Angela Merkel has bowed to pressure from all sides of politics and nominated a popular former East German rights activist for the German presidency, despite blocking his appointment two years ago.
The German Chancellor said she would back Joachim Gauck, a 72-year-old Protestant pastor and anticommunist activist, to replace Christian Wulff, who resigned last Friday over a corruption probe.
Merkel, who grew up in communist East Germany, even hailed Gauck as a "true teacher of democracy" who had helped the country come together since its reunification in 1990, Agence France-Presse reported.
Merkel handpicked Wulff, a former Christian Democrat state premier, for the largely ceremonial office in 2010, while Gauck was put forward by the opposition Social Democrats and Greens.
In choosing his replacement, Britain's Daily Telegraph wrote, Merkel had opted to back a consensus candidate "rather than risk a divisive battle with the opposition – something which could have distracted Berlin from solving the euro zone debt crisis."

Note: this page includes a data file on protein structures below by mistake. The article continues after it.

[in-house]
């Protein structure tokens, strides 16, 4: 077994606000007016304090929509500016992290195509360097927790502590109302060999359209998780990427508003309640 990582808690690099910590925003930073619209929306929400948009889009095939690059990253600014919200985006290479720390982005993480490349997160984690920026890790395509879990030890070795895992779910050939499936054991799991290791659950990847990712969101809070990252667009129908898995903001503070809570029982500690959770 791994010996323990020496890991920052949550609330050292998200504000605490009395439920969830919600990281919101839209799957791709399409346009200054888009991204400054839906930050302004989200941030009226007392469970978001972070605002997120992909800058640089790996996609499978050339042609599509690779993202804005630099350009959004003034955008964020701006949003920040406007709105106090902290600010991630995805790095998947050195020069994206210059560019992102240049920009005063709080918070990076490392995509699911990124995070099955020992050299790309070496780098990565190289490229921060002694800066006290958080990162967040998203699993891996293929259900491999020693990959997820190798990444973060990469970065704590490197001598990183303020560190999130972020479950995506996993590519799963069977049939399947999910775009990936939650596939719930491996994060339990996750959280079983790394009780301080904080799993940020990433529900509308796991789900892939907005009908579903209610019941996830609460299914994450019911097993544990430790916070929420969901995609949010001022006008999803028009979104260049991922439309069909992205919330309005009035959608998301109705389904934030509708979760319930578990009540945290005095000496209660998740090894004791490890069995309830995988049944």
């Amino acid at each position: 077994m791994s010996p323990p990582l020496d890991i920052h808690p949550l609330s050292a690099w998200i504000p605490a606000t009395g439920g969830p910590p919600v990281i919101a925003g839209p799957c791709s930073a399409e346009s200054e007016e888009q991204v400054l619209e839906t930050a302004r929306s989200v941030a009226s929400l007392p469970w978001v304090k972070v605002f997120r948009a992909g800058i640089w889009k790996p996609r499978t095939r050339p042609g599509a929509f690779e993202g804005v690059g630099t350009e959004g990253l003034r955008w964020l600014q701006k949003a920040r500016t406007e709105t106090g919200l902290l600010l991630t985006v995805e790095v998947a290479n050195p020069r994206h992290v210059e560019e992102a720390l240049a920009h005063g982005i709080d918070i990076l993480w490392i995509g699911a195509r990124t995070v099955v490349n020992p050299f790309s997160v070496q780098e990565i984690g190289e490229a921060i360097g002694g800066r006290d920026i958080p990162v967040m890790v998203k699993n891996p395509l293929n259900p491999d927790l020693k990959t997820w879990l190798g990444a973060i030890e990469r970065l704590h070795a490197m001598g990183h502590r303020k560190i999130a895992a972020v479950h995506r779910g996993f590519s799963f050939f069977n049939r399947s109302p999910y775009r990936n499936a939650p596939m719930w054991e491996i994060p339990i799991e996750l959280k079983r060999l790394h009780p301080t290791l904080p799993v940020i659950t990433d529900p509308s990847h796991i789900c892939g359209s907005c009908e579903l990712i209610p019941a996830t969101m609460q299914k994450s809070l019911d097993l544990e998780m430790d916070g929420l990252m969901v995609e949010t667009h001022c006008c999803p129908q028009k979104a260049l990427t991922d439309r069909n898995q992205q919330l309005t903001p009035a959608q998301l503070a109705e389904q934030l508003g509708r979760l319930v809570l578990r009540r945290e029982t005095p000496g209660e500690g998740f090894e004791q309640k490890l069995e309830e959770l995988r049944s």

"This man can provide an important impetus for the challenges of our time and the future," AFP cited her Sunday as saying of Gauck on Sunday.
According to Reuters, Gauck has been referred to as Germany’s answer to Nelson Mandela, for his role in helping to "bring down the communist East German regime, setting the stage for the fall of the Berlin Wall and reunification in 1990."
After reunification, he ran the state-run archives on the Stasi, or East German secret police, and sought to expose the crimes.
He has authored many books on human rights, with his latest, titled “Freedom — A plea,” hits stores nationwide on Monday.